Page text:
Yes. The story being told through journal entries brings an intimacy to the main character that wouldn't have been possible in another format. He lives his fascinating life to the fullest, even though his decisions weren't always the best ones. He's not a perfect human being, but he is an intelligent one, one who experiences great love and inevitable loss. He meets some of the great artists of the 20th century while living in England, the US, Nigeria and France, and his World War II experience reminds us of some of the myriad ways in which that conflict inflicted its great losses.
The breadth of the story and the close-up view of the main character's life.
Simon Vance is a masterful narrator here---as he is in everything I've heard him read. I heartily recommend his participation in Stone's Fall by Iain Pears.
I missed Logan Mountstuart so much when the book was finished; I wanted it to go on and on.
Thank you for including such literary fiction on Audible!
Audiobooks have literally changed my life. I now actually ENJOY doing mindless chores because they give me plenty of listening time!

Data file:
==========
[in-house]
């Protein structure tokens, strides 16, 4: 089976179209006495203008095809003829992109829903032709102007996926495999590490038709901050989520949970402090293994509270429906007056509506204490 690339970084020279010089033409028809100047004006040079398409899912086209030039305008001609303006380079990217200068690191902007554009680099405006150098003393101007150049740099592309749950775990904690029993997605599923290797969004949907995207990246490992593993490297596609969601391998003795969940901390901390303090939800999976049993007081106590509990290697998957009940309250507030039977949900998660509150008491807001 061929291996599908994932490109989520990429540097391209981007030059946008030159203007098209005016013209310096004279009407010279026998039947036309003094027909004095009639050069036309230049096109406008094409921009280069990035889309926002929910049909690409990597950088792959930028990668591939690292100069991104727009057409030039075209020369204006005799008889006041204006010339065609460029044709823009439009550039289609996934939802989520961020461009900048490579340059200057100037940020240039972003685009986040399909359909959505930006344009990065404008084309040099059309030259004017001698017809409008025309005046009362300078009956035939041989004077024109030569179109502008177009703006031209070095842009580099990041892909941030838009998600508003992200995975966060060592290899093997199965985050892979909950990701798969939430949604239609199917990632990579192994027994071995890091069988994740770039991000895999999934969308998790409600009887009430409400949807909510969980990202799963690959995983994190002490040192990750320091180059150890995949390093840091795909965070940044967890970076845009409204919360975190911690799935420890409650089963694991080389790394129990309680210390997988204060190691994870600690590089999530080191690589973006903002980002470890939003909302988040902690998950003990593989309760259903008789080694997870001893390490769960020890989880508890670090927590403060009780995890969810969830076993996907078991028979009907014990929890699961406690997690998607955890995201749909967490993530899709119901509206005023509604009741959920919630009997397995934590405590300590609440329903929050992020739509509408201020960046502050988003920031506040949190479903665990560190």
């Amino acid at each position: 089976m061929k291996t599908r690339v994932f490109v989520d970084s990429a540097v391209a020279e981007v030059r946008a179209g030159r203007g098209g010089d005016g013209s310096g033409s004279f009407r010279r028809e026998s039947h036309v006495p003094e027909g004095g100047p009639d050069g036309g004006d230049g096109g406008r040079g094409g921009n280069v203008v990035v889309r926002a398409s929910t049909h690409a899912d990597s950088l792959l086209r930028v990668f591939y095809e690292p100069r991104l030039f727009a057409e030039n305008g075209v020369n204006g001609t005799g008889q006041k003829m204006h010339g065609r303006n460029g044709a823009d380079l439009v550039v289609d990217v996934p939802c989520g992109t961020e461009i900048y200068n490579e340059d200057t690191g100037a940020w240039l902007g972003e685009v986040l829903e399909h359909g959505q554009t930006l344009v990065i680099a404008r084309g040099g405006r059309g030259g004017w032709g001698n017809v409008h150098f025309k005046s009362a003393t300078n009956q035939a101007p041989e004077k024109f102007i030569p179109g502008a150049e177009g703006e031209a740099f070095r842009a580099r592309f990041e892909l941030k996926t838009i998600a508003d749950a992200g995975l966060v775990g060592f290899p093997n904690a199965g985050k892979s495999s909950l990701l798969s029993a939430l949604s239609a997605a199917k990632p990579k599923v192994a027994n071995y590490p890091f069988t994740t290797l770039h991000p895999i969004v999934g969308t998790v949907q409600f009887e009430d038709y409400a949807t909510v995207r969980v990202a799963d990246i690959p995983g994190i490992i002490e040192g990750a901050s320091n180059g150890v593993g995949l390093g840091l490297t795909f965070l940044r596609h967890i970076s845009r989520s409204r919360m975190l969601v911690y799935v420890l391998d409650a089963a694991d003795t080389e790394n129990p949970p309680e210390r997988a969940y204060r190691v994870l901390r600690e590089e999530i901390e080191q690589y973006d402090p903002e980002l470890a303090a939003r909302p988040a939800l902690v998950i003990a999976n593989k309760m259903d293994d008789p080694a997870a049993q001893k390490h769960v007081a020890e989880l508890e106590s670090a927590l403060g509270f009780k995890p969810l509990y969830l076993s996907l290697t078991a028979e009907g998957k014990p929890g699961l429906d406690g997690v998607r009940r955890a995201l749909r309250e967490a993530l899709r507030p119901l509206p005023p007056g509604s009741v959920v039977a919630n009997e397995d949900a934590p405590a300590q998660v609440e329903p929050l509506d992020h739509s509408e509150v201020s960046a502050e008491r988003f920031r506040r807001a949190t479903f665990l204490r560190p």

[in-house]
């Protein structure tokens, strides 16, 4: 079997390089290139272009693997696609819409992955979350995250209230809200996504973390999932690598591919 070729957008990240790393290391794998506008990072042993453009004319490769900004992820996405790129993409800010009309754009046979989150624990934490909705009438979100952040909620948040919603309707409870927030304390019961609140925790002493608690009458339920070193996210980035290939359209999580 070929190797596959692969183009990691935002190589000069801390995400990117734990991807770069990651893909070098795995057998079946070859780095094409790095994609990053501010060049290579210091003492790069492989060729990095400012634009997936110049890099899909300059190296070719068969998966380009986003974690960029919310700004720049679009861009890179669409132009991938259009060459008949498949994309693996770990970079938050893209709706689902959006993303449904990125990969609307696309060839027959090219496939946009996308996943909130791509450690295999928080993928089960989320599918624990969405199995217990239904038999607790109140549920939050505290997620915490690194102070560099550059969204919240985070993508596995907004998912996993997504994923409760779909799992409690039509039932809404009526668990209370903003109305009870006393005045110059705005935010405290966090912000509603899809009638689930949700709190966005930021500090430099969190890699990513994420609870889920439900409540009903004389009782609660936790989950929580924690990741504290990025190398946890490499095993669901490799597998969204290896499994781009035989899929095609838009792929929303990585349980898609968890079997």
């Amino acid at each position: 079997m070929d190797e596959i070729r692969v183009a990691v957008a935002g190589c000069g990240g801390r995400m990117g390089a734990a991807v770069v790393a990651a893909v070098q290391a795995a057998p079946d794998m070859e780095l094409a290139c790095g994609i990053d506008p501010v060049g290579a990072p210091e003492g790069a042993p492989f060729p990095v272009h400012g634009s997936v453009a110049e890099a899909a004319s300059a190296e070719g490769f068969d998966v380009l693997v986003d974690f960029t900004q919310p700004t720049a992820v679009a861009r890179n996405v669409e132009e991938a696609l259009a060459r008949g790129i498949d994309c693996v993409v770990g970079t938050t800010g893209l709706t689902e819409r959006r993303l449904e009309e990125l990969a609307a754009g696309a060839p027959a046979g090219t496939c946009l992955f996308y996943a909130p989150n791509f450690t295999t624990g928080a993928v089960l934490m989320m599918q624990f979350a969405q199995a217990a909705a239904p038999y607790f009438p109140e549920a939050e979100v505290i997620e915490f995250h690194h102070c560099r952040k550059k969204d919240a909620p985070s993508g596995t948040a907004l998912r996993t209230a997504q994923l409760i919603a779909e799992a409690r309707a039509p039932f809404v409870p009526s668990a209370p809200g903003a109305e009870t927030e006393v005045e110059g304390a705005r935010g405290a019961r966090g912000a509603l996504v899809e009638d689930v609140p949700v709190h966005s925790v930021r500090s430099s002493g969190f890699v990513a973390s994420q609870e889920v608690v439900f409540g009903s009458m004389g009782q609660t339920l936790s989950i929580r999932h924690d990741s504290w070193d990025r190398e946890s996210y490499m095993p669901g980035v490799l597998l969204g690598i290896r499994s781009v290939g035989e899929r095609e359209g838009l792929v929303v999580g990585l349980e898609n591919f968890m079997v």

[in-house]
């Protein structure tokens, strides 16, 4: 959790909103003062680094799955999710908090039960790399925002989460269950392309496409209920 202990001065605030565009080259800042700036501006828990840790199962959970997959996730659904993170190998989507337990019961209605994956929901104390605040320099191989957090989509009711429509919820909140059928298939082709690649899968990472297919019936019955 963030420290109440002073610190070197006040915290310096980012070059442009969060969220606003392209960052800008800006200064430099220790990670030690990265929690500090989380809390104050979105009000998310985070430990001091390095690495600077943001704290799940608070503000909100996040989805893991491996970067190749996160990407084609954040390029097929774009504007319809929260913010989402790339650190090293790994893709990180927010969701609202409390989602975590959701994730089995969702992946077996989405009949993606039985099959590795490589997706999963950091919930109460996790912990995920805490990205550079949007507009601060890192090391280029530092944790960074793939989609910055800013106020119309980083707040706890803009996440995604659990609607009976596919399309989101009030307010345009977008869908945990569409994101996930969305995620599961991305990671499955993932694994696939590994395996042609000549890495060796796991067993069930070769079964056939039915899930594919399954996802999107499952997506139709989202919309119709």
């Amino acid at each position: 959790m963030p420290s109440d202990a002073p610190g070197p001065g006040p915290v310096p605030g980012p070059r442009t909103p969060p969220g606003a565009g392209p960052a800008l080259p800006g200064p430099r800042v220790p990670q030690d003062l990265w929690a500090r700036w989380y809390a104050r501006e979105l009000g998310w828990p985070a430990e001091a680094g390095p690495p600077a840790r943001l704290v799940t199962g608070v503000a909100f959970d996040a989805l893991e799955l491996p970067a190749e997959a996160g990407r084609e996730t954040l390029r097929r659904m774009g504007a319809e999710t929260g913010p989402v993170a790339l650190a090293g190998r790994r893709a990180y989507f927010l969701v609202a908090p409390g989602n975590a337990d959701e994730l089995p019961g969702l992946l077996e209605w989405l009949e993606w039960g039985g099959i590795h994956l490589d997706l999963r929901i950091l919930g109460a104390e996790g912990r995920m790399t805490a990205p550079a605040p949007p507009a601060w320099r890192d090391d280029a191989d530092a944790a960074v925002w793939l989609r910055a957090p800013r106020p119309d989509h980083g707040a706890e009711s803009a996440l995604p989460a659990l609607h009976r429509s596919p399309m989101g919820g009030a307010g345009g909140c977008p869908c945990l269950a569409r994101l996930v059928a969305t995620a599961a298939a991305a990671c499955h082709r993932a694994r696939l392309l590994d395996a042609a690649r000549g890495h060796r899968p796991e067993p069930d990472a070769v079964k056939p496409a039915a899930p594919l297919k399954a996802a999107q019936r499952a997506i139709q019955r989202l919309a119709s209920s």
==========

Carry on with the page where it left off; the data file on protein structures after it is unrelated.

Logan Mountstuart's story, which spans every decade of the 20th century (born 1906, died 1991), is told through his personal journals, which he has kept off and on at various stages of his life. Born in Montevideo, Uruguay, he moved to England with his English father and Uruguayan mother as a young boy. The earliest pages of the journals having been lost, the story picks up sometime in LMS's teens, when he made a pact with his two best friends, which in one case, had lasting consequences. He decided to become a writer and published a successful novel after attending Oxford university, and his early success led him to meet some of the leading figures of the arts and letters, making for plenty of namedropping, from Hemingway (encountered in Spain during the civil war), to Picasso (whom he interviewed for an article), to Evelyn Waugh (who kissed him on the mouth), to name just a few. But his acquaintance with the Duke of Windsor and Wallis Simpson may have had dramatic consequences, as he believed the duke, with whom he had fallen out of favour, later betrayed him during WWII, leading to two years of internment in Switzerland after a failed intelligence mission. Because of the nature of the documents through which we get to know LMS, we are presented with many facets of his life, from intimate details about his loves and lovers to little anecdotes and comments about a wide variety of topics and people.